Weddings in French Polynesia have only just recently been legalized for international guests. However, celebrating them is one of French Polynesia’s specialties. For newlyweds, honeymooners, or just a couple in search of a spectacular way to be festive, enjoy a private meal on a motu, or islet. The couple will be wrapped in a white linen pareo and given a lush crown of leaves and flowers. After climbing down their terrace ladder into a dugout canoe, a staff member gently ferries them over to the motu for a feast and traditional Polynesian dancing. Highlights from the menu include poisson cru served in a coconut (a delicious blend of raw tuna, lemon and lime juice, tomatoes, onions and coconut milk – a Tahitian favorite) and a delectable individual wedding cake. Dancers perform to traditional Polynesian music. In true Polynesian fashion, tattoos cover one dancer from his face to his feet. His body is a storybook, telling a living history of his family, his life and his passions – especially the sea.
Vacationing can often be hard work, and relaxation gives way to a deeper feeling of rejuvenation at a spa. Always a part of traditional Polynesians’ medicine, philosophy of life, ancestral practices and customs, massages are offered in tandem with natural ingredients such as vanilla, tiare, sandalwood, coconut, pineapple and manoi oil, derived from coconuts.
With 118 islands in all, French Polynesia covers two million square miles of the South Pacific Ocean, which is roughly equal to an area as large as the continent of Europe. However, it’s easy to island-hop, either by boat or by plane, and a visit to French Polynesia would not be complete without a visit to Bora Bora. After boat transfer back to the Raiatea airport, it’s a simple 10-minute flight straight to the island. Fifteen resorts dot Bora Bora and at only 18 miles in circumference, it’s a bit busier than many other French Polynesian islands, but certainly no less beautiful.
Bora Bora has long been coveted as a premiere destination for diving and snorkeling thanks to the myriad creatures that thrive in its warm waters—waters that display varying shades of turquoise and aquamarine created by the protective “necklace” of coral that surrounds the island. During a snorkeling expedition, swimming with stingrays and sharks is not only suggested but encouraged, despite that nagging fight or flight reflex you may be feeling. Being one with nature has never felt more personal.
Even boating out of the lagoon provides aquatic surprises in spades. Witnessing spectacular manta rays moving gracefully along the ocean floor is an amazing encounter you just can’t get at Sea World. From guided hiking tours to parasailing, volleyball to bocce ball, SCUBA diving expeditions to glass-bottom boat rides, the resort offers more activities than anyone could possibly take part in during one vacation.
Nestled deeply in the South Pacific Ocean, French Polynesia is more than a destination; it’s an experience. It is tranquility, adventure and wonder all at once, a recognition of stillness in a world moving at a frenetic pace. And here, you can’t help but give yourself over to it.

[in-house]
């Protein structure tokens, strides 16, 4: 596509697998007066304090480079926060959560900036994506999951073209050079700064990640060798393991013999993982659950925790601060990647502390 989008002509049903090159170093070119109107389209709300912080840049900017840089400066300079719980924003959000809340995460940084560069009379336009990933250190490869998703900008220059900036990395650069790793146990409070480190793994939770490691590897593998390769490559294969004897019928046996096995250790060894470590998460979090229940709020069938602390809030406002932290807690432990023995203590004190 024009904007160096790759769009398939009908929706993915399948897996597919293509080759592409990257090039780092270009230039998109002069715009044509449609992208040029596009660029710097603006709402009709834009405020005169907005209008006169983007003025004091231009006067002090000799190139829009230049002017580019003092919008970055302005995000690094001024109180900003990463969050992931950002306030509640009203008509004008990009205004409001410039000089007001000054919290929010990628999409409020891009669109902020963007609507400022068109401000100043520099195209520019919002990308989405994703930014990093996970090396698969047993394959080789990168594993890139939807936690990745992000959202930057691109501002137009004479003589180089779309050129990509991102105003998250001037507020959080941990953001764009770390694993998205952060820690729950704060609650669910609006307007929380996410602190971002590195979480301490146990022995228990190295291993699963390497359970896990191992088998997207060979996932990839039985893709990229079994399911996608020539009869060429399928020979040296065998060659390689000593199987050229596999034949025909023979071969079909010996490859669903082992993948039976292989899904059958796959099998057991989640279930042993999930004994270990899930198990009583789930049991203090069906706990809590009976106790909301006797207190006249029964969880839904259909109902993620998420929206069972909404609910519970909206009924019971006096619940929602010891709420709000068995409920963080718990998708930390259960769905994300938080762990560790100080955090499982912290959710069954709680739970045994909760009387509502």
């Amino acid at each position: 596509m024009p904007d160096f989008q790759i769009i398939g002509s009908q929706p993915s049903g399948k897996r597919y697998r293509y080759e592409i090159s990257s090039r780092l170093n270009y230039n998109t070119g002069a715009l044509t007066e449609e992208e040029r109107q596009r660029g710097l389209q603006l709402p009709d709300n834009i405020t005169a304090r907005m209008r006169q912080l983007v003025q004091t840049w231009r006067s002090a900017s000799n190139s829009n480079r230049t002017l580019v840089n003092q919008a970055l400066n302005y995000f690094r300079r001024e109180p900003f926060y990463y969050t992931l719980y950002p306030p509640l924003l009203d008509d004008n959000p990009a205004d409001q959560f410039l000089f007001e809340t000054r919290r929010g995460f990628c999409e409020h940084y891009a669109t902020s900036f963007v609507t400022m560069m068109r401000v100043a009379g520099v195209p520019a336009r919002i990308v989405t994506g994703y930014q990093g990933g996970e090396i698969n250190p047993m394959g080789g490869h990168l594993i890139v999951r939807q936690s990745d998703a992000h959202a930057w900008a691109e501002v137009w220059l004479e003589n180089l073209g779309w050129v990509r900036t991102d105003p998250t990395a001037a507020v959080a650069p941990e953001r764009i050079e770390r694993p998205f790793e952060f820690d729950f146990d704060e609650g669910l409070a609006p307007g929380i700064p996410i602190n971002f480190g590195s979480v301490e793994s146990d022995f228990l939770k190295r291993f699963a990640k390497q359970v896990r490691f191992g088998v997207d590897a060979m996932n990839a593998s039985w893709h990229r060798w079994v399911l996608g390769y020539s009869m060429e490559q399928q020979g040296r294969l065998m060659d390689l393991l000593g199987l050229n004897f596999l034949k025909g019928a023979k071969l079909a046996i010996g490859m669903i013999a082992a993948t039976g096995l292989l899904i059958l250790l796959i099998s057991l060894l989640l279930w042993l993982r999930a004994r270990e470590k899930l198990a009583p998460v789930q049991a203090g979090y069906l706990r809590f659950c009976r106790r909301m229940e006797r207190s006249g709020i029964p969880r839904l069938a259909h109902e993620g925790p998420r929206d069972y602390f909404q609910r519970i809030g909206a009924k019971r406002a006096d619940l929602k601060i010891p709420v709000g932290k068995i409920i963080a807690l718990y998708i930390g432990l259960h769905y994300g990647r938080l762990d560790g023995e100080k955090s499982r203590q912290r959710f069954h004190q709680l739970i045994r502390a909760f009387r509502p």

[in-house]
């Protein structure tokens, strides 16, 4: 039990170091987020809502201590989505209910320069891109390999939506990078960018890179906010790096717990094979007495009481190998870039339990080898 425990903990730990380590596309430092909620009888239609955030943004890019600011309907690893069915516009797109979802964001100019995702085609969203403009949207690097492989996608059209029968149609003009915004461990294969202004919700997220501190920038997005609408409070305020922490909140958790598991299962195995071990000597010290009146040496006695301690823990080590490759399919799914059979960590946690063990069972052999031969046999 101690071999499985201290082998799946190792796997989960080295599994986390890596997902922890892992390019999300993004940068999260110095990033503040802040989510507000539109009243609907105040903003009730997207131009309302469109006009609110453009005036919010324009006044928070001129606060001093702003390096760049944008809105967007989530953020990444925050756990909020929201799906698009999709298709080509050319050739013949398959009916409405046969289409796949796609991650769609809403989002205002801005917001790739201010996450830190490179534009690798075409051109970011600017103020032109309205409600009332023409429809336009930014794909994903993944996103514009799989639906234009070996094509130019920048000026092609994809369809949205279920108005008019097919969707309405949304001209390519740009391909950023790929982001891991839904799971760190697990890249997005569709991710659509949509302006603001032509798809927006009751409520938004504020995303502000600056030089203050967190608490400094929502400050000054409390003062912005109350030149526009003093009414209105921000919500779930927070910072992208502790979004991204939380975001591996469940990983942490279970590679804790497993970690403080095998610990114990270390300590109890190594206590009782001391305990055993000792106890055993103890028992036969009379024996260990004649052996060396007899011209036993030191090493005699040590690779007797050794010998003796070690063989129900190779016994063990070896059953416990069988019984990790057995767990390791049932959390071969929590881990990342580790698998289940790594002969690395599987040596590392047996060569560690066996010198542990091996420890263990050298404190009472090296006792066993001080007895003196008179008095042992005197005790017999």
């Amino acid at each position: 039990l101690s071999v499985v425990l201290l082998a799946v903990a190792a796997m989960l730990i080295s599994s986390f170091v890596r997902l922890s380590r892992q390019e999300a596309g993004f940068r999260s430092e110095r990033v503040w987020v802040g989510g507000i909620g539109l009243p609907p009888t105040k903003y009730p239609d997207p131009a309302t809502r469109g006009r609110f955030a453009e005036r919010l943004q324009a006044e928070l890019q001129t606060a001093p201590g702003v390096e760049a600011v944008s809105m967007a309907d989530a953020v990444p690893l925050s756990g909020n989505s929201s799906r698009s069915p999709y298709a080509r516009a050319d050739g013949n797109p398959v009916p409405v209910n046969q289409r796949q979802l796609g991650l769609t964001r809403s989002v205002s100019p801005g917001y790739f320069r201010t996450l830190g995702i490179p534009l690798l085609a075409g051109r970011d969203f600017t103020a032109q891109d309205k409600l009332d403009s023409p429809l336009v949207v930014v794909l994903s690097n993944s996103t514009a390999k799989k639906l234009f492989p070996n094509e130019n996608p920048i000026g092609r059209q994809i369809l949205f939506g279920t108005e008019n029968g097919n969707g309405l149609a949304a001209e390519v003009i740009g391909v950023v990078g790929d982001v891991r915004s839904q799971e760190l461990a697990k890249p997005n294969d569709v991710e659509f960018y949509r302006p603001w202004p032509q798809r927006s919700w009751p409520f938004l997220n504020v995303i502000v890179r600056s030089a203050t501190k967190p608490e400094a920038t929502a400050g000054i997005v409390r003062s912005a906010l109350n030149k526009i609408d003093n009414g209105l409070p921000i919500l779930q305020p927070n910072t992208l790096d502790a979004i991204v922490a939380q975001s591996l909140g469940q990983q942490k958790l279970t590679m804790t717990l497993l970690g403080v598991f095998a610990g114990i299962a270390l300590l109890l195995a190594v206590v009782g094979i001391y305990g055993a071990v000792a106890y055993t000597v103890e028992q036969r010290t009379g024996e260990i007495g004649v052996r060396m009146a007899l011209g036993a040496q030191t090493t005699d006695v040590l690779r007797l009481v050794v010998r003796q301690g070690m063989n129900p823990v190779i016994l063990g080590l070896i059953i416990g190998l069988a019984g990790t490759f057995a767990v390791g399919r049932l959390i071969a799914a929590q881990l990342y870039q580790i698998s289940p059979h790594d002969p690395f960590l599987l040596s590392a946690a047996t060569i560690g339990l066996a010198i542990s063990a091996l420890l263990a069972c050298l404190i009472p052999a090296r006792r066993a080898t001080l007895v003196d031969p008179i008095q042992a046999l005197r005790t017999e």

A snorkeler's delight! Travel by motorized canoe through the pristine clear waters of Bora Bora and encounter some of the marine life; sharks, rays, turtles and schools of tropical colored fish. Enjoy a scrumptious picnic lunch while admiring the beautiful scenery, from dazzling white beaches to the majestic mountains that Bora Bora so splendidly affords.
Enjoy a two-hour tour around one of the most beautiful islands of Tahiti, Bora Bora. See all the points of interest, both scenic and historic. Begin on the East Coast of Bora Bora, and make your way around to the west coast by crossing over the isthmus of Taravao where the big island is joined to its peninsula. Your day will be filled with cultural, natural and historical sights.
Late in the afternoon when the sun is low on the horizon, enjoy a beautiful sunset aboard a motorized canoe at the famous Cook and Opunohu Bays of Moorea. To complete this romantic moment sip on a refreshing cocktail and allow the crew to take care of everything!
Discover the best of Papeete on this full-day 4WD safari adventure. You'll travel through almost impenetrable rainforest to discover some of the jewels of Tahiti. This is a rare opportunity to see the places where most tourists cannot gain access. Experience the untouched majestic beauty of Papeete and uncover archeological sites on this full-day jeep safari tour.
Tahiti is in the same time zone as Hawaii, two hours behind Pacific Standard Time (three hours behind PST during Daylight Saving Time). The average year-round temperature for Tahiti and her islands is 79 degrees Fahrenheit. Water temperatures average between 79-84 degrees, with less than a degree of variation from the surface down to a depth of 150 feet.
Tahiti entry requirements: U.S. and Canadian citizens need only a passport valid for six months after the return date and a round-trip ticket for entry. Citizens of other countries should consult the French Consulate for specific entry requirements.
Languages: French and Tahitian are the official languages, though English is widely spoken.